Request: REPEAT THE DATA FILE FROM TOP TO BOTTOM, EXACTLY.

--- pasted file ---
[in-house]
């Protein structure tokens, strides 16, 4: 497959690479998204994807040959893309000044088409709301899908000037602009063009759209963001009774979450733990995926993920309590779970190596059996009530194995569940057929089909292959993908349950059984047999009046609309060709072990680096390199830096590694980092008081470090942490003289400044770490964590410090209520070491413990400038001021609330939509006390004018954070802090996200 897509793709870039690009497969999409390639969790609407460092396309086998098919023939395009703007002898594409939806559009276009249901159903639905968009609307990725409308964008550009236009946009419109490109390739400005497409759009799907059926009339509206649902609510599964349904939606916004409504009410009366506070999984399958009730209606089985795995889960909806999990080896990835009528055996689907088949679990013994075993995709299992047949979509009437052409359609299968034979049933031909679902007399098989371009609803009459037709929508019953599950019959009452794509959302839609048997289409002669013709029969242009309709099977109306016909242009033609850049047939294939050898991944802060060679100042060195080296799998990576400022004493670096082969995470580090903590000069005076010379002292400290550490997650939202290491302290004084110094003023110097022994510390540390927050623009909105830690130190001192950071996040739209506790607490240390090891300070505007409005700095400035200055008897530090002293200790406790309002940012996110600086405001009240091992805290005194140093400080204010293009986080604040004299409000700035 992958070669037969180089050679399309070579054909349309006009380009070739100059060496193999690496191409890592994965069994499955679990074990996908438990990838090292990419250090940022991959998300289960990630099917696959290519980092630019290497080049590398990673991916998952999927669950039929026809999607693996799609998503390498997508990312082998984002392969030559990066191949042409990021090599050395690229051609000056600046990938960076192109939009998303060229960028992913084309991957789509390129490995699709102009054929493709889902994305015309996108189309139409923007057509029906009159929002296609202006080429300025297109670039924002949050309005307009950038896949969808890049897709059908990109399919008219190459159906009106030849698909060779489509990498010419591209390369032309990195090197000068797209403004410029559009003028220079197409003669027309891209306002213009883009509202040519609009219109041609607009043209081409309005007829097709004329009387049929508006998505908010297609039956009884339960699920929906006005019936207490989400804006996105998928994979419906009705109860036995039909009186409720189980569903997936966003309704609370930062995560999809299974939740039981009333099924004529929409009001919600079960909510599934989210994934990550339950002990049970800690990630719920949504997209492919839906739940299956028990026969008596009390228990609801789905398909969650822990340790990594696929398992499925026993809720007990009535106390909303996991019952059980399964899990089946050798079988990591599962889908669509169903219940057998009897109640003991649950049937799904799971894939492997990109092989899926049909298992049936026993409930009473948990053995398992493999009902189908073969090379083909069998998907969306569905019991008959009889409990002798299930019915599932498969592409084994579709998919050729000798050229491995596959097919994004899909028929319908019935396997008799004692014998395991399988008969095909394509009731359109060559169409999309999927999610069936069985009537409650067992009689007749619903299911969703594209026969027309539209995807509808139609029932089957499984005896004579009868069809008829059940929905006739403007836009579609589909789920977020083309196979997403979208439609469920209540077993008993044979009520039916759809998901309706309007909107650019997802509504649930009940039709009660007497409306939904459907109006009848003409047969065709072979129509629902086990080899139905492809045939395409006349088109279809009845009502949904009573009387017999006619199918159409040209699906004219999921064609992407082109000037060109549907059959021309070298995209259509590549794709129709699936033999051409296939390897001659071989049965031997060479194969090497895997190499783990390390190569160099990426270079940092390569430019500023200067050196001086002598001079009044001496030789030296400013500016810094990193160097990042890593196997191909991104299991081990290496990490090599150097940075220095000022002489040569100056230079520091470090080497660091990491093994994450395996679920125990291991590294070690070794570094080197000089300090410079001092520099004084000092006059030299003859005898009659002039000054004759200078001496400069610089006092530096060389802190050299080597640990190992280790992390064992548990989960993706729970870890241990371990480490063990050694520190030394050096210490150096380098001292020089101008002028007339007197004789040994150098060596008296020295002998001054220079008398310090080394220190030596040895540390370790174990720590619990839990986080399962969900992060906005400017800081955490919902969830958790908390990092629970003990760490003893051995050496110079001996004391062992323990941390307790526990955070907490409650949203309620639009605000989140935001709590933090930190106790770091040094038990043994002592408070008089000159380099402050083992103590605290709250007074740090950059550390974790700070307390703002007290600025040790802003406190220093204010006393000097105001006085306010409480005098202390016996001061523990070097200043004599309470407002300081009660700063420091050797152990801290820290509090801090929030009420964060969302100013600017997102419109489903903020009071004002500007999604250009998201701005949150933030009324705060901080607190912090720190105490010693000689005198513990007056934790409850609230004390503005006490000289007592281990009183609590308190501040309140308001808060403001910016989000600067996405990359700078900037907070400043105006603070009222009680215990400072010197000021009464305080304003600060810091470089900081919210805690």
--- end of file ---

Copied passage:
[in-house]
């Protein structure tokens, strides 16, 4: 497959690479998204994807040959893309000044088409709301899908000037602009063009759209963001009774979450733990995926993920309590779970190596059996009530194995569940057929089909292959993908349950059984047999009046609309060709072990680096390199830096590694980092008081470090942490003289400044770490964590410090209520070491413990400038001021609330939509006390004018954070802090996200 897509793709870039690009497969999409390639969790609407460092396309086998098919023939395009703007002898594409939806559009276009249901159903639905968009609307990725409308964008550009236009946009419109490109390739400005497409759009799907059926009339509206649902609510599964349904939606916004409504009410009366506070999984399958009730209606089985795995889960909806999990080896990835009528055996689907088949679990013994075993995709299992047949979509009437052409359609299968034979049933031909679902007399098989371009609803009459037709929508019953599950019959009452794509959302839609048997289409002669013709029969242009309709099977109306016909242009033609850049047939294939050898991944802060060679100042060195080296799998990576400022004493670096082969995470580090903590000069005076010379002292400290550490997650939202290491302290004084110094003023110097022994510390540390927050623009909105830690130190001192950071996040739209506790607490240390090891300070505007409005700095400035200055008897530090002293200790406790309002940012996110600086405001009240091992805290005194140093400080204010293009986080604040004299409000700035 992958070669037969180089050679399309070579054909349309006009380009070739100059060496193999690496191409890592994965069994499955679990074990996908438990990838090292990419250090940022991959998300289960990630099917696959290519980092630019290497080049590398990673991916998952999927669950039929026809999607693996799609998503390498997508990312082998984002392969030559990066191949042409990021090599050395690229051609000056600046990938960076192109939009998303060229960028992913084309991957789509390129490995699709102009054929493709889902994305015309996108189309139409923007057509029906009159929002296609202006080429300025297109670039924002949050309005307009950038896949969808890049897709059908990109399919008219190459159906009106030849698909060779489509990498010419591209390369032309990195090197000068797209403004410029559009003028220079197409003669027309891209306002213009883009509202040519609009219109041609607009043209081409309005007829097709004329009387049929508006998505908010297609039956009884339960699920929906006005019936207490989400804006996105998928994979419906009705109860036995039909009186409720189980569903997936966003309704609370930062995560999809299974939740039981009333099924004529929409009001919600079960909510599934989210994934990550339950002990049970800690990630719920949504997209492919839906739940299956028990026969008596009390228990609801789905398909969650822990340790990594696929398992499925026993809720007990009535106390909303996991019952059980399964899990089946050798079988990591599962889908669509169903219940057998009897109640003991649950049937799904799971894939492997990109092989899926049909298992049936026993409930009473948990053995398992493999009902189908073969090379083909069998998907969306569905019991008959009889409990002798299930019915599932498969592409084994579709998919050729000798050229491995596959097919994004899909028929319908019935396997008799004692014998395991399988008969095909394509009731359109060559169409999309999927999610069936069985009537409650067992009689007749619903299911969703594209026969027309539209995807509808139609029932089957499984005896004579009868069809008829059940929905006739403007836009579609589909789920977020083309196979997403979208439609469920209540077993008993044979009520039916759809998901309706309007909107650019997802509504649930009940039709009660007497409306939904459907109006009848003409047969065709072979129509629902086990080899139905492809045939395409006349088109279809009845009502949904009573009387017999006619199918159409040209699906004219999921064609992407082109000037060109549907059959021309070298995209259509590549794709129709699936033999051409296939390897001659071989049965031997060479194969090497895997190499783990390390190569160099990426270079940092390569430019500023200067050196001086002598001079009044001496030789030296400013500016810094990193160097990042890593196997191909991104299991081990290496990490090599150097940075220095000022002489040569100056230079520091470090080497660091990491093994994450395996679920125990291991590294070690070794570094080197000089300090410079001092520099004084000092006059030299003859005898009659002039000054004759200078001496400069610089006092530096060389802190050299080597640990190992280790992390064992548990989960993706729970870890241990371990480490063990050694520190030394050096210490150096380098001292020089101008002028007339007197004789040994150098060596008296020295002998001054220079008398310090080394220190030596040895540390370790174990720590619990839990986080399962969900992060906005400017800081955490919902969830958790908390990092629970003990760490003893051995050496110079001996004391062992323990941390307790526990955070907490409650949203309620639009605000989140935001709590933090930190106790770091040094038990043994002592408070008089000159380099402050083992103590605290709250007074740090950059550390974790700070307390703002007290600025040790802003406190220093204010006393000097105001006085306010409480005098202390016996001061523990070097200043004599309470407002300081009660700063420091050797152990801290820290509090801090929030009420964060969302100013600017997102419109489903903020009071004002500007999604250009998201701005949150933030009324705060901080607190912090720190105490010693000689005198513990007056934790409850609230004390503005006490000289007592281990009183609590308190501040309140308001808060403001910016989000600067996405990359700078900037907070400043105006603070009222009680215990400072010197000021009464305080304003600060810091470089900081919210805690």